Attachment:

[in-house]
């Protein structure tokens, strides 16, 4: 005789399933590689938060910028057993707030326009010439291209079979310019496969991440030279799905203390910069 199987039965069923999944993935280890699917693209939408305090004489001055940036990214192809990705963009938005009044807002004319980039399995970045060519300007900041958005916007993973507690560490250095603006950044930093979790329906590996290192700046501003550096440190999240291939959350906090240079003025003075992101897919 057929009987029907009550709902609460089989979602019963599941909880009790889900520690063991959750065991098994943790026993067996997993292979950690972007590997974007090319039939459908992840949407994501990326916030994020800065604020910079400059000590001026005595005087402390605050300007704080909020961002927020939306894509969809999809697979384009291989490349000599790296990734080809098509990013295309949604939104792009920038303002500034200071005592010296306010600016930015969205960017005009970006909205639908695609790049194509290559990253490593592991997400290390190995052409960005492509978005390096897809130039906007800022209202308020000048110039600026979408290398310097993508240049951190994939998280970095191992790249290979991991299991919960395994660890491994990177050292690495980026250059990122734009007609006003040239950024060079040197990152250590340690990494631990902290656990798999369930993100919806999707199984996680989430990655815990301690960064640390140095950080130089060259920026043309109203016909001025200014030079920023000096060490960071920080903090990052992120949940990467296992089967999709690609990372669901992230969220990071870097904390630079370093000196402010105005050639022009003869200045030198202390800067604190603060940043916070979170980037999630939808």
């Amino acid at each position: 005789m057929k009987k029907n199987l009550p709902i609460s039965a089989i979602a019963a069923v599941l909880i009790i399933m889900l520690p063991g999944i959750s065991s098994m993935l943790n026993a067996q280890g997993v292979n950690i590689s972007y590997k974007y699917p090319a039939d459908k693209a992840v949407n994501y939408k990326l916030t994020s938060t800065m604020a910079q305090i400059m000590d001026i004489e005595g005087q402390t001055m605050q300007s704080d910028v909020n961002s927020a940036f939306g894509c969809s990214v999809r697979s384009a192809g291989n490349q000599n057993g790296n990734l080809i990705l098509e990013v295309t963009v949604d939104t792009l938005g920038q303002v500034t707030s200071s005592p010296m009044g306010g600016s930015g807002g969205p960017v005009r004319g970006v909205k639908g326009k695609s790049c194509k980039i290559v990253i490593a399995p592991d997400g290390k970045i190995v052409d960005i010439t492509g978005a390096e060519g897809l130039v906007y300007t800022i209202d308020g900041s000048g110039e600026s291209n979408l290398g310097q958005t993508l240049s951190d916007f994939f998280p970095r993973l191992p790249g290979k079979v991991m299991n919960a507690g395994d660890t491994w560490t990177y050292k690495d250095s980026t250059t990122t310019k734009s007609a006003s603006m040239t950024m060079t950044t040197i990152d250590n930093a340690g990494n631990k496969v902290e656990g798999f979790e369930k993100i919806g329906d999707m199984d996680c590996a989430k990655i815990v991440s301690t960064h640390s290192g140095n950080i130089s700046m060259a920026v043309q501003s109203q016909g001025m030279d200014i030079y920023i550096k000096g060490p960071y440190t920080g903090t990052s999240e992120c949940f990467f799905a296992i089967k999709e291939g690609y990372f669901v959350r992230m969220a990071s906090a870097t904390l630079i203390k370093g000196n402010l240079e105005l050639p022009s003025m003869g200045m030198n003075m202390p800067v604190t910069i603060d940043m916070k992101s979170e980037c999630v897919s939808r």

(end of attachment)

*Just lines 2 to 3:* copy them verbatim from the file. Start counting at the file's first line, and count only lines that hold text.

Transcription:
């Protein structure tokens, strides 16, 4: 005789399933590689938060910028057993707030326009010439291209079979310019496969991440030279799905203390910069 199987039965069923999944993935280890699917693209939408305090004489001055940036990214192809990705963009938005009044807002004319980039399995970045060519300007900041958005916007993973507690560490250095603006950044930093979790329906590996290192700046501003550096440190999240291939959350906090240079003025003075992101897919 057929009987029907009550709902609460089989979602019963599941909880009790889900520690063991959750065991098994943790026993067996997993292979950690972007590997974007090319039939459908992840949407994501990326916030994020800065604020910079400059000590001026005595005087402390605050300007704080909020961002927020939306894509969809999809697979384009291989490349000599790296990734080809098509990013295309949604939104792009920038303002500034200071005592010296306010600016930015969205960017005009970006909205639908695609790049194509290559990253490593592991997400290390190995052409960005492509978005390096897809130039906007800022209202308020000048110039600026979408290398310097993508240049951190994939998280970095191992790249290979991991299991919960395994660890491994990177050292690495980026250059990122734009007609006003040239950024060079040197990152250590340690990494631990902290656990798999369930993100919806999707199984996680989430990655815990301690960064640390140095950080130089060259920026043309109203016909001025200014030079920023000096060490960071920080903090990052992120949940990467296992089967999709690609990372669901992230969220990071870097904390630079370093000196402010105005050639022009003869200045030198202390800067604190603060940043916070979170980037999630939808």
């Amino acid at each position: 005789m057929k009987k029907n199987l009550p709902i609460s039965a089989i979602a019963a069923v599941l909880i009790i399933m889900l520690p063991g999944i959750s065991s098994m993935l943790n026993a067996q280890g997993v292979n950690i590689s972007y590997k974007y699917p090319a039939d459908k693209a992840v949407n994501y939408k990326l916030t994020s938060t800065m604020a910079q305090i400059m000590d001026i004489e005595g005087q402390t001055m605050q300007s704080d910028v909020n961002s927020a940036f939306g894509c969809s990214v999809r697979s384009a192809g291989n490349q000599n057993g790296n990734l080809i990705l098509e990013v295309t963009v949604d939104t792009l938005g920038q303002v500034t707030s200071s005592p010296m009044g306010g600016s930015g807002g969205p960017v005009r004319g970006v909205k639908g326009k695609s790049c194509k980039i290559v990253i490593a399995p592991d997400g290390k970045i190995v052409d960005i010439t492509g978005a390096e060519g897809l130039v906007y300007t800022i209202d308020g900041s000048g110039e600026s291209n979408l290398g310097q958005t993508l240049s951190d916007f994939f998280p970095r993973l191992p790249g290979k079979v991991m299991n919960a507690g395994d660890t491994w560490t990177y050292k690495d250095s980026t250059t990122t310019k734009s007609a006003s603006m040239t950024m060079t950044t040197i990152d250590n930093a340690g990494n631990k496969v902290e656990g798999f979790e369930k993100i919806g329906d999707m199984d996680c590996a989430k990655i815990v991440s301690t960064h640390s290192g140095n950080i130089s700046m060259a920026v043309q501003s109203q016909g001025m030279d200014i030079y920023i550096k000096g060490p960071y440190t920080g903090t990052s999240e992120c949940f990467f799905a296992i089967k999709e291939g690609y990372f669901v959350r992230m969220a990071s906090a870097t904390l630079i203390k370093g000196n402010l240079e105005l050639p022009s003025m003869g200045m030198n003075m202390p800067v604190t910069i603060d940043m916070k992101s979170e980037c999630v897919s939808r």